John McCormick writes: I had some time to kill this morning, waiting for the miserable weather to ease up, and got the computer out to check my premium bonds (I hadn’t won) and order hoover bags. I never did order the bags because I got distracted by the little red counter at the top of the Salut home page. To you it might be just a number ticking towards the 3.5 million mark but I, with a password, can go a bit deeper. And what did I find when I did that? Only that we have a secret admirer.
Who is it? I don’t know for certain, but surely there can be only one answer:
Salut Sunderland’s readership goes up and down, as you might expect, on account of fixtures and the other, somewhat random, events which characterise this club of ours. Typically we’ll have more than a few hundred visits but on quiet days where there’s little happening it can drop to a much lower figure.
Yesterday, for example, saw only 393 unique visits. About a third were from mobile devices and tablets, no doubt reflecting not only different hardware but also changing habits from the time, only 10 years ago, when Colin started his enterprise.
Those 393 readers come from a surprising number of places. The majority are from the UK, but under 4% come from Sunderland itself, although Durham, Gateshead, North/South Tyneside and other local regions are also represented. So too, however, are Essex, Hampshire, Croydon, Richmond-upon-Thames and sundry points both north and south of Penshaw monument.
Even with all of these, the UK provided only 50-60% of our readers. Perhaps that’s not significant given the small numbers involved but I have seen similar proportions on days when we have thousands of visits. I surmise that sites such as ours provide a source of information, or maybe just a means of touching base, for the many North-easterners in exile. Where else will you find out what’s happening? Not from national dailies and TV, surely.
Many of those exiles are to be found in Western Europe and North America which together with the UK provide about 90% of our followers. Nor am I surprised to find we have readers in Australia, especially as my uncle Jack (ex-Sacriston, now Brisbane) has brought his family up in the true faith.
We know about some of these. Colin himself is no doubt responsible for some of the traffic, as will be Jake, our Spain-based graphics maestro. Robert Simmons was, for a time, our voice of America and we had US and Canada-based fans reporting from our US tour only a couple of years ago, while Canada-based Martin Bates’ return to the North-east was chronicled even more recently.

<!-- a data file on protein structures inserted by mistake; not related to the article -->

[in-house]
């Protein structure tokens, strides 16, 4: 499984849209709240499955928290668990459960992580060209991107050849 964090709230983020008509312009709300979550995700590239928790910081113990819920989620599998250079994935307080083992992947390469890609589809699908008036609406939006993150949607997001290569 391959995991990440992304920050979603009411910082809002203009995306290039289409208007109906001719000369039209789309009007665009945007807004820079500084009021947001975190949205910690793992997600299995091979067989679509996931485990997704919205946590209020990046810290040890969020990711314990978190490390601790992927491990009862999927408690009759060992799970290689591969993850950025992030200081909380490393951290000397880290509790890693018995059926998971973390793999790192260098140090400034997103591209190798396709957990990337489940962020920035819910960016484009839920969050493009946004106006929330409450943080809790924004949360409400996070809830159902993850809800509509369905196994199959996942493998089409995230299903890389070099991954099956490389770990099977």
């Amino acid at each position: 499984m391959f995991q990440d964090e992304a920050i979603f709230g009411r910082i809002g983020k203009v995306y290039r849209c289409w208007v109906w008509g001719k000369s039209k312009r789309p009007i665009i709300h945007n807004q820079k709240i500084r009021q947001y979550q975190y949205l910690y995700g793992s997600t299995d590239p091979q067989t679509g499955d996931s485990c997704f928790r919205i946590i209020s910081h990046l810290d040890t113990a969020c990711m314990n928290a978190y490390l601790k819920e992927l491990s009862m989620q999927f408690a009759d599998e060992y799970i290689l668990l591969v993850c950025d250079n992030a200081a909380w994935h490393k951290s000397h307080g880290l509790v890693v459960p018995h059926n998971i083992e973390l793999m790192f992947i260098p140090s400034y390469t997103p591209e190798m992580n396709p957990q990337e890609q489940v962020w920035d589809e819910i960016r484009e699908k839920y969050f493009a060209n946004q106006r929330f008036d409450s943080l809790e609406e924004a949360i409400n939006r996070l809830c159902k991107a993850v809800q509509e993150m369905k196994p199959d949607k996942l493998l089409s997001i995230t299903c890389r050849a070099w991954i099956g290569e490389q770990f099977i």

I’m sure both Jeremy Robson and Rob Hutchison reported regularly from overseas and occasionally others have cropped up – in 2012 someone called Patrick made a comment about our tour game against Seongnam FC at 1.20am and made me think he’d watched the game from somewhere local. Perhaps it was he who caused South Korea to crop up in our stats this weekend.
We’ve had – and still have – enough African players to explain why we get visits from a number of African states. But some of the other visitors to our site are intriguing. Is the reader from St Kitts and Nevis on holiday or a native of those islands? Can the same be said of the visitors from Iceland, India and Indonesia? I wonder. And what will the Chinese authorities do to the person or persons (there was more than one visit) who breached their firewall to read about Pete Sixsmith’s trip to Scarborough? These are but a few of the 33 countries who called in this weekend.
But there’s one visit that’s even more intriguing. At the bottom of a long list of regions and countries is a single unidentified visit from an unidentified region of an unidentified country.
I reckon I know the answer, or at least part of it; with such secrecy there can be only one possibility.
It’s not likely to be Kim Jong-un, the supreme leader, as he could make unlimited visits. It could be Kim Yong-nam, Chairman of the Assembly Praesidium. Perhaps it’s army commander Choe Yong-gon, or the ever young septuagenarian announcer Ri Chun-hui. But whoever it is, he or she has enough seniority to breach the firewall protecting the Democratic People’s Republic of Korea from the rest of the world and sneak a visit to our site.
Someone high, someone very high, in the North Korean government is a Sunderland supporter.
|Sunderland’s Mackem diaspora|
|Robert Simmons’ Voice of America||Martin Bate’s “back to Sunderland” diary|